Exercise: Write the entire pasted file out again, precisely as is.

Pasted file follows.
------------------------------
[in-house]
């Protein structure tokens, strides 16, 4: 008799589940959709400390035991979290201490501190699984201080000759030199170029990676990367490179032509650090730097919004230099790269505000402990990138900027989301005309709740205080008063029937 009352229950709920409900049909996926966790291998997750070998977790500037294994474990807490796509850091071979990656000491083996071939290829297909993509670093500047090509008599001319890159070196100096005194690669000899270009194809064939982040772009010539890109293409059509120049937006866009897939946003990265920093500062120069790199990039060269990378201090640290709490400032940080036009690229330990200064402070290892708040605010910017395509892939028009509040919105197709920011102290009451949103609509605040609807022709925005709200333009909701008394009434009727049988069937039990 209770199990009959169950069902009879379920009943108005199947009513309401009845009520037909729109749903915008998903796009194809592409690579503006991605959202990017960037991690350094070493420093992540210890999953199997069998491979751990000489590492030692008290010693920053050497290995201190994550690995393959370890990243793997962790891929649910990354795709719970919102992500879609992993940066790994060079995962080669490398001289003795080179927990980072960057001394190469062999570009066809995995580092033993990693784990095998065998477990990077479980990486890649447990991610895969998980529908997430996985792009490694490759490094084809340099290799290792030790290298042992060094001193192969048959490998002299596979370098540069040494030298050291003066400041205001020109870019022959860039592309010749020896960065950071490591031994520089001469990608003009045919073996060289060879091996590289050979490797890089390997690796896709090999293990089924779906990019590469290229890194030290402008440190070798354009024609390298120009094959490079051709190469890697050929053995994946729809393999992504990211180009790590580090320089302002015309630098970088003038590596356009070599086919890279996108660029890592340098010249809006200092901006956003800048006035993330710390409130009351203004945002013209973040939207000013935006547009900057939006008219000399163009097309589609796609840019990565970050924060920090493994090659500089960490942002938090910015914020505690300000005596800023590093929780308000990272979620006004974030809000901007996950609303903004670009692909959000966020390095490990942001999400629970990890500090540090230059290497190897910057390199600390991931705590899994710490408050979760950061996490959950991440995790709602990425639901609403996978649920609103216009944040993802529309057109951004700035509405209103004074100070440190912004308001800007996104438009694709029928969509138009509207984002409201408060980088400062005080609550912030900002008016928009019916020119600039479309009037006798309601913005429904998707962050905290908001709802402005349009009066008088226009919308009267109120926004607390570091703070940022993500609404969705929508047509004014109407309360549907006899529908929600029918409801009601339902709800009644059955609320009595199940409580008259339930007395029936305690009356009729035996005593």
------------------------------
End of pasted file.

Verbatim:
[in-house]
């Protein structure tokens, strides 16, 4: 008799589940959709400390035991979290201490501190699984201080000759030199170029990676990367490179032509650090730097919004230099790269505000402990990138900027989301005309709740205080008063029937 009352229950709920409900049909996926966790291998997750070998977790500037294994474990807490796509850091071979990656000491083996071939290829297909993509670093500047090509008599001319890159070196100096005194690669000899270009194809064939982040772009010539890109293409059509120049937006866009897939946003990265920093500062120069790199990039060269990378201090640290709490400032940080036009690229330990200064402070290892708040605010910017395509892939028009509040919105197709920011102290009451949103609509605040609807022709925005709200333009909701008394009434009727049988069937039990 209770199990009959169950069902009879379920009943108005199947009513309401009845009520037909729109749903915008998903796009194809592409690579503006991605959202990017960037991690350094070493420093992540210890999953199997069998491979751990000489590492030692008290010693920053050497290995201190994550690995393959370890990243793997962790891929649910990354795709719970919102992500879609992993940066790994060079995962080669490398001289003795080179927990980072960057001394190469062999570009066809995995580092033993990693784990095998065998477990990077479980990486890649447990991610895969998980529908997430996985792009490694490759490094084809340099290799290792030790290298042992060094001193192969048959490998002299596979370098540069040494030298050291003066400041205001020109870019022959860039592309010749020896960065950071490591031994520089001469990608003009045919073996060289060879091996590289050979490797890089390997690796896709090999293990089924779906990019590469290229890194030290402008440190070798354009024609390298120009094959490079051709190469890697050929053995994946729809393999992504990211180009790590580090320089302002015309630098970088003038590596356009070599086919890279996108660029890592340098010249809006200092901006956003800048006035993330710390409130009351203004945002013209973040939207000013935006547009900057939006008219000399163009097309589609796609840019990565970050924060920090493994090659500089960490942002938090910015914020505690300000005596800023590093929780308000990272979620006004974030809000901007996950609303903004670009692909959000966020390095490990942001999400629970990890500090540090230059290497190897910057390199600390991931705590899994710490408050979760950061996490959950991440995790709602990425639901609403996978649920609103216009944040993802529309057109951004700035509405209103004074100070440190912004308001800007996104438009694709029928969509138009509207984002409201408060980088400062005080609550912030900002008016928009019916020119600039479309009037006798309601913005429904998707962050905290908001709802402005349009009066008088226009919308009267109120926004607390570091703070940022993500609404969705929508047509004014109407309360549907006899529908929600029918409801009601339902709800009644059955609320009595199940409580008259339930007395029936305690009356009729035996005593």